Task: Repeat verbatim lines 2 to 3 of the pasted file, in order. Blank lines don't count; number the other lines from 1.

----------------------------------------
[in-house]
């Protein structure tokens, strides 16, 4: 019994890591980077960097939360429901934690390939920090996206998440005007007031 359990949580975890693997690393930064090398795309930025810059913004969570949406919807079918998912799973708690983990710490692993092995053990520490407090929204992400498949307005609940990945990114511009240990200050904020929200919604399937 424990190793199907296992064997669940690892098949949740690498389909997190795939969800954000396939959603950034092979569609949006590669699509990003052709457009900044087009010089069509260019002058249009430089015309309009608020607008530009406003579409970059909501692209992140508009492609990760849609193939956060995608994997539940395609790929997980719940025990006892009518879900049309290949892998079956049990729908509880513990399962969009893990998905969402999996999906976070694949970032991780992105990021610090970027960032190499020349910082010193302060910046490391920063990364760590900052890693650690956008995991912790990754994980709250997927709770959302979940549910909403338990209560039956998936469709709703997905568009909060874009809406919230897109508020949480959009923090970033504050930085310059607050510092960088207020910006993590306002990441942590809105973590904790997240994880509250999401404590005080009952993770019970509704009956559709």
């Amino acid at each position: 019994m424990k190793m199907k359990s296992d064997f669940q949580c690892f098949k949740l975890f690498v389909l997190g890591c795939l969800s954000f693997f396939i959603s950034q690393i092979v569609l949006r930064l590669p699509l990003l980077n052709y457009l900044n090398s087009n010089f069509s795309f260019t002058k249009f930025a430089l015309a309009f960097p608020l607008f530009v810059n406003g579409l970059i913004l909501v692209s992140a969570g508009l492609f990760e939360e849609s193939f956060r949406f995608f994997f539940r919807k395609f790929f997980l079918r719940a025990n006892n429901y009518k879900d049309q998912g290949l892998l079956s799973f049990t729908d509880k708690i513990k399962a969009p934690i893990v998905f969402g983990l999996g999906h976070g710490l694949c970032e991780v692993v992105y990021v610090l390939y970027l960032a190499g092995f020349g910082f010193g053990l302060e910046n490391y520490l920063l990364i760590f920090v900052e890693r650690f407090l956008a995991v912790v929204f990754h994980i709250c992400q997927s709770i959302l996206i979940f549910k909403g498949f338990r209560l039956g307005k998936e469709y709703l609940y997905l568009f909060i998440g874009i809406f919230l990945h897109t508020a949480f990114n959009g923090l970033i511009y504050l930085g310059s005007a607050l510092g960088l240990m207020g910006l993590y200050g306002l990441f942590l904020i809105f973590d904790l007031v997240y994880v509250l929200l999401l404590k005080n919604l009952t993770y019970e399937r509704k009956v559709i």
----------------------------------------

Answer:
């Protein structure tokens, strides 16, 4: 019994890591980077960097939360429901934690390939920090996206998440005007007031 359990949580975890693997690393930064090398795309930025810059913004969570949406919807079918998912799973708690983990710490692993092995053990520490407090929204992400498949307005609940990945990114511009240990200050904020929200919604399937 424990190793199907296992064997669940690892098949949740690498389909997190795939969800954000396939959603950034092979569609949006590669699509990003052709457009900044087009010089069509260019002058249009430089015309309009608020607008530009406003579409970059909501692209992140508009492609990760849609193939956060995608994997539940395609790929997980719940025990006892009518879900049309290949892998079956049990729908509880513990399962969009893990998905969402999996999906976070694949970032991780992105990021610090970027960032190499020349910082010193302060910046490391920063990364760590900052890693650690956008995991912790990754994980709250997927709770959302979940549910909403338990209560039956998936469709709703997905568009909060874009809406919230897109508020949480959009923090970033504050930085310059607050510092960088207020910006993590306002990441942590809105973590904790997240994880509250999401404590005080009952993770019970509704009956559709």
């Amino acid at each position: 019994m424990k190793m199907k359990s296992d064997f669940q949580c690892f098949k949740l975890f690498v389909l997190g890591c795939l969800s954000f693997f396939i959603s950034q690393i092979v569609l949006r930064l590669p699509l990003l980077n052709y457009l900044n090398s087009n010089f069509s795309f260019t002058k249009f930025a430089l015309a309009f960097p608020l607008f530009v810059n406003g579409l970059i913004l909501v692209s992140a969570g508009l492609f990760e939360e849609s193939f956060r949406f995608f994997f539940r919807k395609f790929f997980l079918r719940a025990n006892n429901y009518k879900d049309q998912g290949l892998l079956s799973f049990t729908d509880k708690i513990k399962a969009p934690i893990v998905f969402g983990l999996g999906h976070g710490l694949c970032e991780v692993v992105y990021v610090l390939y970027l960032a190499g092995f020349g910082f010193g053990l302060e910046n490391y520490l920063l990364i760590f920090v900052e890693r650690f407090l956008a995991v912790v929204f990754h994980i709250c992400q997927s709770i959302l996206i979940f549910k909403g498949f338990r209560l039956g307005k998936e469709y709703l609940y997905l568009f909060i998440g874009i809406f919230l990945h897109t508020a949480f990114n959009g923090l970033i511009y504050l930085g310059s005007a607050l510092g960088l240990m207020g910006l993590y200050g306002l990441f942590l904020i809105f973590d904790l007031v997240y994880v509250l929200l999401l404590k005080n919604l009952t993770y019970e399937r509704k009956v559709i």